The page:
But really it’s all part of my fascination and study of mid-20th century history, culture, and technology…modernity and the shaping of the recognizable world that we live in…although as time passes, i realize that actually we are already 20 years into a new epoch, and thus modernism recedes into the past and loses its familiarity.

I look at my own photographs that I took 20 years ago, and they already look like historical documents, it’s hard to believe that it was me that took those pictures and lived those experiences.

And the material devices and detritus outlasts us…the youngest person who would have conceivably used the 1939 Contax II camera would be at least 85 years old now…and yet the camera isn’t really that much different from the Leica M6 that you just picked up…

(4 am thoughts here in Beijing…)

by [former member] | 30 Jun 2009 20:06 | Beijing, China | | Report spam→
I just louped (is that a word?) two rolls of 120 and realized I should have shot them with a holga… Would have fit the project better I think now.

Great info Alan; keep carrying the torch, film isn’t dead yet…

by Mark Ovaska | 30 Jun 2009 20:06 | Rochester, United States | | Report spam→
Erin, yes you can shoot 220 with a holga using the ‘click’ method. but it’s not very precise and you will almost certainly get more light leaks when you finally remove the spool. i have done this before but in my opinion it’s not worth it unless someone gives you some 220 film for free – which was the only reason i did it.
good luck though and have fun shooting.

by Aaron Lee Fineman | 30 Jun 2009 21:06 | New York City, United States | | Report spam→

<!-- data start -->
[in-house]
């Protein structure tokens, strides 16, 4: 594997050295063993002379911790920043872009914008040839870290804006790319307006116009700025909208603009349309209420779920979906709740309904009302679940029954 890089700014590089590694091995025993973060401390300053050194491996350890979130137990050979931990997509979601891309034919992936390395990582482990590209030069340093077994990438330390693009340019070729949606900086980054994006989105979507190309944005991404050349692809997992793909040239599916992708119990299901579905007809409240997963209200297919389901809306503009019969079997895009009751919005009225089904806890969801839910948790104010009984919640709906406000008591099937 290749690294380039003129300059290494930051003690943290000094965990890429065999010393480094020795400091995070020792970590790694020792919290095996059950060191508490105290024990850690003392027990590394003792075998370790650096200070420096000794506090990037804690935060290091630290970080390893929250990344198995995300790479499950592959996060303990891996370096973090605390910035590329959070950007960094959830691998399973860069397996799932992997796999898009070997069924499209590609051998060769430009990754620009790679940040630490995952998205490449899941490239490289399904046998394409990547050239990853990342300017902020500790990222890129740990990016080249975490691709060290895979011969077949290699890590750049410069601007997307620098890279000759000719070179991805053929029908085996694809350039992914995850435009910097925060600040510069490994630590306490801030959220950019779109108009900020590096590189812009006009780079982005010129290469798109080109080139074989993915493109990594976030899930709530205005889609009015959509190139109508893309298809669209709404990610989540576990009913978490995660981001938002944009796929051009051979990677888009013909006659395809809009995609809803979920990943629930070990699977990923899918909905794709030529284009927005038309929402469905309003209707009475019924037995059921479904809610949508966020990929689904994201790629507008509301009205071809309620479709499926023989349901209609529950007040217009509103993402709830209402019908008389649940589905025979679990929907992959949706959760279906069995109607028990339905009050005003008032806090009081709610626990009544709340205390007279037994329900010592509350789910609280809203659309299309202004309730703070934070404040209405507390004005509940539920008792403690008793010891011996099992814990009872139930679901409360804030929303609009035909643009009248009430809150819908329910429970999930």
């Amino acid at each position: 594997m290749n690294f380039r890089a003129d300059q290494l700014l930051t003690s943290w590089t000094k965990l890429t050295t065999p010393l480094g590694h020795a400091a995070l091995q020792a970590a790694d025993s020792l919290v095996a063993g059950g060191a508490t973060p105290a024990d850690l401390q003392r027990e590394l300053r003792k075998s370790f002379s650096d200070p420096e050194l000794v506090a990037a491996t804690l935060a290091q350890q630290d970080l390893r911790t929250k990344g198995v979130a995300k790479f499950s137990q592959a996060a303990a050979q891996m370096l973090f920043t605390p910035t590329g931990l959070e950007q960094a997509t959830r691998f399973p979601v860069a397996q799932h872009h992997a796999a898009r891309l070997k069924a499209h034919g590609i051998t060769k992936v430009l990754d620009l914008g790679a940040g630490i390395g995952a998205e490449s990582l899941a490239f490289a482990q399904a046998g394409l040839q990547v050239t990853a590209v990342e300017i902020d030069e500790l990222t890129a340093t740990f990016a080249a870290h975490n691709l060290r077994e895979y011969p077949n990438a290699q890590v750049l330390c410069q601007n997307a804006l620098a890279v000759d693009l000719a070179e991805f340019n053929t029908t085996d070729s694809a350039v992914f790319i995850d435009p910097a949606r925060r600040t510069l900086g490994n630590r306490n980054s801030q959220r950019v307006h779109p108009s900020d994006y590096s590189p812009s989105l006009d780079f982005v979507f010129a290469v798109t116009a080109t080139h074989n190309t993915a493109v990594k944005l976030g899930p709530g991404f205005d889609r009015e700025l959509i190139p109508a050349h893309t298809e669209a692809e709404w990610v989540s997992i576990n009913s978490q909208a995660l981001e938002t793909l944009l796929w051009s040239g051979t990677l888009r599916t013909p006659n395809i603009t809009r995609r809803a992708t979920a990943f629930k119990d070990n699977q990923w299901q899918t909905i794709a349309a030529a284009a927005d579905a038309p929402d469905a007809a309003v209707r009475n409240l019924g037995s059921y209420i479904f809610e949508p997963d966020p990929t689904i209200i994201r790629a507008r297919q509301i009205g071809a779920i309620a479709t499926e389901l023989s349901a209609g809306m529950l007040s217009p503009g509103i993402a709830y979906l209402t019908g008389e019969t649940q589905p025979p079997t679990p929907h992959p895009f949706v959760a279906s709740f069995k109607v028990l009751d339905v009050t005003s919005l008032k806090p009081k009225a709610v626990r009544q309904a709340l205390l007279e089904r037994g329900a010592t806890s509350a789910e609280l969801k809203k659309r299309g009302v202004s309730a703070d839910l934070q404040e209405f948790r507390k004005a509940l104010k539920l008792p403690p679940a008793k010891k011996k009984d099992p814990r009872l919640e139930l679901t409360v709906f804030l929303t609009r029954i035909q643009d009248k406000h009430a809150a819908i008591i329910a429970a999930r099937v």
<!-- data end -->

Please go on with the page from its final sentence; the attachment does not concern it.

god advice guys thanks! here is a interesting link to go along with this. http://www.ehow.com/how_2048795_use-35mm-film-holga-120.html

by mike berube | 30 Jun 2009 23:06 | Toronto, Canada | | Report spam→
So Erin, there seems to be a contradiction here. if you’re into Holgas and you’ve just got yourself a nice little Leica as well, why are you bothering that big Airport Addicted bag? How many Holgas are you travelling with?

by Nigel Amies | 01 Jul 2009 07:07 | Vientiane, Laos | | Report spam→
Thanks for the information, I am just starting with holga …it is a bit difficult to find 120 film in Nepal …and many photographer are done with film cameras but I use both digital and film, though I use film just for fun …there is no way to learn any thing about film cameras beside website.

Thanks….: )

by Gaurav Dhwaj Khadka | 02 Jul 2009 03:07 | Kathmandu, Nepal | | Report spam→
What was the point in getting the Leica? And apropos nothing at all, I just chucked an empty bottle of Diet Mountain Dew over my shoulder and across the room and into the wastepaper basket. The co-workers are now giving me the LOOK that says that I should not be heaving my debris across an office and that there is no league for wastepaper basketbottle.

by Akaky | 02 Jul 2009 23:07 (ed. Jul 2 2009) | New York , United States | | Report spam→